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This replaced Big Mango Thai sometime within the last few months and most of the interior is a hold over from that. The location is horrible. It's not visible from the street and unless you know there's something back there you won't find it. I went there for lunch about a week ago and it was really good. It's not as good as Myanmar but the service was faster and the menu is about as big. I had the Green Curry Beef and it was done nicely.

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Only alien abduction could explain finding myself in Sterling, VA yesterday. Luckily, though, I found an iPhone where I expected a probe to be, so I brought up the DR Dining Guide and chose A Taste of Burma--and I'm glad I did. The first thing I appreciated was the hot towel which I certainly needed at the time. The second was the non-Lipton iced tea (I probably order iced tea 90% of the time if I don't drink and I appreciate the places that try a little harder). The streak was broken a little bit with the samosa appetizer that switched the customary fried dough for fried wonton wrappers. What was served looked like 4 paper footballs with an ok tamarind dipping sauce. The dish was ok, but I missed dough, the normal amount of stuffing, and the extra spice that most places use. Just adding a little more spice would probably be enough to improve this significantly. For my entree I got an excellent dish of beef in a sweet basil sauce. Seriously, I could probably eat that dish every day. The sauce was somewhat sweet and salty with a subtle spicing from mixed-in a chili paste, the beef was tender, and the stirfried asian eggplant and peppers were perfect accents. I can see why the menu lists it as "Chef Recommended". For chili heads, they should probably specify a desire for more heat, but I have to say that I really like the balance of flavors that could be compromised by spiking the spiciness. Regardless, it was a really good dish that should certainly entice those looking to avoid the chains of Sterling.



P.S. I drove by Sweetwater Tavern on the way home and remembered it as a place that my wife really enjoyed when we were at another branch a few years ago. It might be helpful to double-list restaurants that have multiple locations, but that may upset Don's Zen. I think I forget about checking the Multiple Locations forum for decent options. It was one reason why I only checked out A&J fairly recently.

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I thought I'd revive this thread since we've been eating (mostly take-out) from Taste of Burma at least once a month since we discovered it 2 years ago. It's a great alternative to the tired suburban Thai places, and much more interesting (in my opinion) than most Chinese places. Very generally speaking, Burmese food combines elements of Indian, Chinese, and Thai, but has its own unique tastes and dishes. More: http://en.wikipedia.org/wiki/Cuisine_of_Burma. Taste of Burma owned and run by a very friendly family and it is the type of place that you like to see succeeding.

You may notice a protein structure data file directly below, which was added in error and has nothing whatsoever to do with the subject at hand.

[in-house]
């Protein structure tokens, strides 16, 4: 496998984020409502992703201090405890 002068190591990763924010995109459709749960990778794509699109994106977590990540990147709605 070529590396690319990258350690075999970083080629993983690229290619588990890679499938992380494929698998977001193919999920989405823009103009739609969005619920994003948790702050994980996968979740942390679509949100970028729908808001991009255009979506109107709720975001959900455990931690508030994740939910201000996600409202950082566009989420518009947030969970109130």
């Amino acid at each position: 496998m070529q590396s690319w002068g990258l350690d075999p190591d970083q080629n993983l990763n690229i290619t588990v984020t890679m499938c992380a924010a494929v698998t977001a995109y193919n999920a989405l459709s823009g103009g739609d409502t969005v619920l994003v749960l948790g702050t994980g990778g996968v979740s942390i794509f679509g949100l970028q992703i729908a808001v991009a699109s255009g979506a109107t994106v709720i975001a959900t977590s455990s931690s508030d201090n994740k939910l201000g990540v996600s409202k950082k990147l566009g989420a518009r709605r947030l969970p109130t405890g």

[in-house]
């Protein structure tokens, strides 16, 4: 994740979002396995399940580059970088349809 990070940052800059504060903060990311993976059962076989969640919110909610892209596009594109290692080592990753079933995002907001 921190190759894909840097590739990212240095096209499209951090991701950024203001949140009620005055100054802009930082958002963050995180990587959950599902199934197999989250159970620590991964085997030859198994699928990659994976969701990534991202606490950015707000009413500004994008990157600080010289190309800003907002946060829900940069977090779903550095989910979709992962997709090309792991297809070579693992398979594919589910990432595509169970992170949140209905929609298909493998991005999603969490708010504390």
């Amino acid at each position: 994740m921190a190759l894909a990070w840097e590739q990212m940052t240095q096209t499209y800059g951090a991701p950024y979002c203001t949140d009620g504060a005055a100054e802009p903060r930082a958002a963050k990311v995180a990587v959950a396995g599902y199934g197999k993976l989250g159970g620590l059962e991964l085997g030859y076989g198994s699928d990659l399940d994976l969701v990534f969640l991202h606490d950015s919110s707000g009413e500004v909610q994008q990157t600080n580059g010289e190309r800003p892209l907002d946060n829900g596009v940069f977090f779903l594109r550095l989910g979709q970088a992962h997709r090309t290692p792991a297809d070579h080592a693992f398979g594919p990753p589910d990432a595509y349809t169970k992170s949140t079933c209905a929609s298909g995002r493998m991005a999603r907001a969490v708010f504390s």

The dining room is nothing special, nor is the wine list, but it's not overpriced. Good selection of beers, though.

The appetizer section is probably my least favorite part of the menu. Most items are fried, and I've never loved any of them, but I also try to not to overload on fried foods. What you need to know is that the salads really make for more interesting starters.

Some of my favorite salads:

  • Fermented tea leaf salad is a good shared appetizer, with a nice variety of textures - peanuts, tea leaves, beans, garlic chips, in a nice lime dressing.
  • Glass Noodle salad is outstanding; cold glass noodles, shrimp and chicken, other flavors and textures, and just spicy enough. Can be an entree.
  • Crispy Bean Sprout & Shrimp Salad is basically a giant ball of fried shrimp and bean sprouts. If you're into fried, this is for you. Probably best shared.
  • Grilled Beef Salad - essentially a higher-grade version of Yum Nua (Thai Beef Salad)
  • Triple Layered Pork Salad: Fatty, spicy, tasty.
  • Green Mango Salad: Mango is pervasive on the menu and this is a nice way to sample the fruit without going overboard.

Noodles - good variety here. My favorites are Rangoon Night Market and Singapore Street. You can get most of these with your choice of meat/seafood. The Malaysian Style Noodles effectively amount to Drunken Noodles Thai-style.

The rest of the entrees are grouped by Vegetarian, Chicken, Seafood/Fish, Beef, and Pork/Lamb/Goat. In each section you have a consistent curry option, with a flavor closer to Indian than Thai curry.

Other entree highlights:

  • Beef with Sweet Basil (as noted above) has a great flavor, and easy for someone timid about trying new flavors.
  • Triple Layer Pork -- warm entree version of the salad
  • Spicy Beef with String Beans - more great flavor, just try it.

For dessert, try the Burmese Farluda, you've probably never had anything like it if you haven't eaten Burmese.

Bottom line: If you live near-by, you have no excuse for not trying out Taste of Burma. Otherwise, find or make up an excuse to visit Sterling on the basis of trying one of the very few Burmese restaurants in the DC area. Try something that you have never had before or ask the staff for their recommendations.